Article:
Joan Crawford's on-screen roles have been linked to her own personality more than any other glamour star, let alone those who made a comeback in Grand Guignol horror films. Trog can be seen as the ultimate expression of Crawford's habit of dominating her screen vehicles by influencing her directors or throwing tantrums. In the early 1950s the bulk of her energy went into neutralizing female competition, mostly by bullying young actresses that might upstage her. She even forced a rewrite of the conclusion of Johnny Guitar so her character could gun down the uncooperative Mercedes McCambridge. By the time the 60s come around, she's handpicking her female supporting actresses (Diane Baker, Judy Geeson), forcing them to wear unflattering costumes and taking away their best dialogue.
Many of Joan's films post-1957 repeat the basic dynamic from her greatest hit Mildred Pierce: an insensitive (or crazy) daughter tries to do harm to Crawford's innocent mother. In Trog the actual daughter character (Kim Braden) has been reduced to a meek cipher, freeing Crawford to form her important relationship with a co-star that can't answer back or steal a scene -- an uninteresting hairy monster. When Crawford confronts Trog in the cave finale, she screams at him as if she were rebuking a disobedient child. Like a good co-star, Trog immediately obeys and surrenders his little captive. Crawford quickly hands the kidnapped girl to her mother before the kid can attract too much audience attention. Crawford has finally found a film that suits her temperament.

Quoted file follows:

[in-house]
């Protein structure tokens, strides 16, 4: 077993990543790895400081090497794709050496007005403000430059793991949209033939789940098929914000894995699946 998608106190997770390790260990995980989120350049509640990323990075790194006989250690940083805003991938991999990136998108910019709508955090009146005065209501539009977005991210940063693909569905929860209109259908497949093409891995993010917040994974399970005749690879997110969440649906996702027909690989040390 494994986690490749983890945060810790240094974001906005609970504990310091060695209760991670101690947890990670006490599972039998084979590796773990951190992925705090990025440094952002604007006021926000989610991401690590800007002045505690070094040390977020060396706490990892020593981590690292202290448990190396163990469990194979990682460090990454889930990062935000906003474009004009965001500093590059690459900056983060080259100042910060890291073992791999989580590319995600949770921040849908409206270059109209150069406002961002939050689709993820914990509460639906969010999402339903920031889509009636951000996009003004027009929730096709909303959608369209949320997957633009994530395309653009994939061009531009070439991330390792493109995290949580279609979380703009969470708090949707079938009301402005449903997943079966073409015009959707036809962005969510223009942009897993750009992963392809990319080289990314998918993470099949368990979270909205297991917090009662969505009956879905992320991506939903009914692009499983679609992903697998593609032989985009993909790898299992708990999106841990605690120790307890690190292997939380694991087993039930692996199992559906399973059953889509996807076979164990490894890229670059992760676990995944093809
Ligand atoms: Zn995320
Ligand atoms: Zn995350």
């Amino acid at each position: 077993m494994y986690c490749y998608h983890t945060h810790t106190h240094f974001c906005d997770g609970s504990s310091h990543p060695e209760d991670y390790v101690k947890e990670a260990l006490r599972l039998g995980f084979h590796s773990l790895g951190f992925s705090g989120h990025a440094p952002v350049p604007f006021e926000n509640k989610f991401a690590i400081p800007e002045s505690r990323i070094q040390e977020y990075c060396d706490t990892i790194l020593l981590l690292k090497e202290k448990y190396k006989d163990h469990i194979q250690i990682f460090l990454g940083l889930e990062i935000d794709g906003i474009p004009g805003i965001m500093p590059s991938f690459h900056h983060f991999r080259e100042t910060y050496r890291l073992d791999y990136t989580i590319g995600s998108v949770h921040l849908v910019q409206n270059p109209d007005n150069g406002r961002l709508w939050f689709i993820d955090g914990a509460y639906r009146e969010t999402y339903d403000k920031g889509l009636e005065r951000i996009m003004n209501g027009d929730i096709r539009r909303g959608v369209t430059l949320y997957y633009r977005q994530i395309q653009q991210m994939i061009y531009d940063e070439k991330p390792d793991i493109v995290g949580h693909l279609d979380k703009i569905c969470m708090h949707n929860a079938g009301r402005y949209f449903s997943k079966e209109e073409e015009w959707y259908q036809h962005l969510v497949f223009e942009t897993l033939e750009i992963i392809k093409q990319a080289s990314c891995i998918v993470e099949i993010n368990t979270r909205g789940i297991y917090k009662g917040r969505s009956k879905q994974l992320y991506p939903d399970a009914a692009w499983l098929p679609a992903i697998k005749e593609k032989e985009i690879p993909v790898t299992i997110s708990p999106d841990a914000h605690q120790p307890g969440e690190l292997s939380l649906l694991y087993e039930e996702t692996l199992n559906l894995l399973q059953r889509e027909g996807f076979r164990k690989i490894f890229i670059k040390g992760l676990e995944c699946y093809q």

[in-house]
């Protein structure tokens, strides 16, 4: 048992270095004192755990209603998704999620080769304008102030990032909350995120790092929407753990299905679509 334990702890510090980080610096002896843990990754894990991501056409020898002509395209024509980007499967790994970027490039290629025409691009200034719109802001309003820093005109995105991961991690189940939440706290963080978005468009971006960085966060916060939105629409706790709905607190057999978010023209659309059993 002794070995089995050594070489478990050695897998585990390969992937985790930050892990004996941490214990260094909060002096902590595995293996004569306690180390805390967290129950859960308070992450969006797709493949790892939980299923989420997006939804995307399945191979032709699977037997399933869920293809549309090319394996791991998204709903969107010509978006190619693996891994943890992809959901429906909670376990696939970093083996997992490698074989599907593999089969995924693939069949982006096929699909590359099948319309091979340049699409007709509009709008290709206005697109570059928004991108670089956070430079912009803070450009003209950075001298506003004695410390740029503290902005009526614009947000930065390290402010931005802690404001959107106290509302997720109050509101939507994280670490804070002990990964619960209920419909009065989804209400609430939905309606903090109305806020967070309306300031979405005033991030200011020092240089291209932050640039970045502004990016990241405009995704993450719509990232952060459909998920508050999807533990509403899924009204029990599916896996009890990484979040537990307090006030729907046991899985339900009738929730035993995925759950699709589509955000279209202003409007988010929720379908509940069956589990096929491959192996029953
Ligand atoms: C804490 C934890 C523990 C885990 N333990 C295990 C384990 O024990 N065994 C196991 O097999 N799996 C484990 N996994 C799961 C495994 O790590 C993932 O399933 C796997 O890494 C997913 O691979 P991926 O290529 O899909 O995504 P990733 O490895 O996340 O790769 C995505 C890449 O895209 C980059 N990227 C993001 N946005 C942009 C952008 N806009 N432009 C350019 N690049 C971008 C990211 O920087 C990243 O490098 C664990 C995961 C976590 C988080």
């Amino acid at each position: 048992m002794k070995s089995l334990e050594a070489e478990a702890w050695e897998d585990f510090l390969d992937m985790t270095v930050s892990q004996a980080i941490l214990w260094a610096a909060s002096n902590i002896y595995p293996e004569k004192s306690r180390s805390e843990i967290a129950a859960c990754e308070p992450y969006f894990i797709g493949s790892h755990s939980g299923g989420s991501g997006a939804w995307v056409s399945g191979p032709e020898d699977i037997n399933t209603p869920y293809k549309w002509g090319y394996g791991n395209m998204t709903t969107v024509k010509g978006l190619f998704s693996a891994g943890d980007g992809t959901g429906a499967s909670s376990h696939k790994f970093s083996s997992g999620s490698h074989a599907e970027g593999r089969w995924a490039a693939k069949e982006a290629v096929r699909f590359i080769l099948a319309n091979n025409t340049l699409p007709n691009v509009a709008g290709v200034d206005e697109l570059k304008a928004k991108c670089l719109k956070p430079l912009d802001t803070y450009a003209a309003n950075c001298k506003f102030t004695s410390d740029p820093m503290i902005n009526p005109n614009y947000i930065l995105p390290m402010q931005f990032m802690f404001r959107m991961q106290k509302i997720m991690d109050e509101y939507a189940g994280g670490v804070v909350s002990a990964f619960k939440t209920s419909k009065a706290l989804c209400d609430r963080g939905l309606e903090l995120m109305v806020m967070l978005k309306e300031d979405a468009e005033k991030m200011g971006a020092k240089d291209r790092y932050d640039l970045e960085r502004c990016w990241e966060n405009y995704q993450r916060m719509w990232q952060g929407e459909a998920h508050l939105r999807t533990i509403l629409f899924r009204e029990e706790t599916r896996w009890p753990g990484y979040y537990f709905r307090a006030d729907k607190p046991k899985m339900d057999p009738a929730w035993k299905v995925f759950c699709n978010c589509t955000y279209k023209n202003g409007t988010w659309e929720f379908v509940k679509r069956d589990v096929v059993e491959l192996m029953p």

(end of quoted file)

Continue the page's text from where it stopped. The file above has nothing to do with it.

Warners' DVD of the shamelessly tacky Trog is an almost perfect enhanced color transfer -- we see far too much of Michael Gough's spittle as he grossly overacts in scene after scene. The trailer hypes the terror angle but can't disguise the film's cheapjack nature. Yes, Trog and The Big Cube may occupy a DVD shelf place of honor for bad Camp Cult film lovers, but the rewarding Caged is the title to tell one's friends about.
For more information about Cult Camp Classics 2: Women in Peril, visit Warner Video. To order Cult Camp Classics 2: Women in Peril, go to TCM Shopping.
by Glenn Erickson
Footnote #1. Although there were certainly precedents, like Pabst's Diary of a Lost Girl with Louise Brooks. That film makes the lesbian power system in a girl's prison grossly explicit.
Cult Camp Classics 2: Women in Peril on DVD featuring Films by Joan Crawford, Lana Turner & Eleanor Parker
Joan Crawford's last film.
The budget was so tight for this film that star Joan Crawford had to use her own car as a dressing room, and supply all of her own wardrobe minus the blue lab coat.
Trog was orginally set to be made by Tigon pictures, from a script by Tigon owner Tony Tenser and Derek and Donald Ford.
Trog's ratty ape-suit is a leftover monkey outfit from Kubrick's 2001.
Opened in London in June 1971. Includes scenes from The Animal World (1955).
Released in United States 1970
Released in United States 1970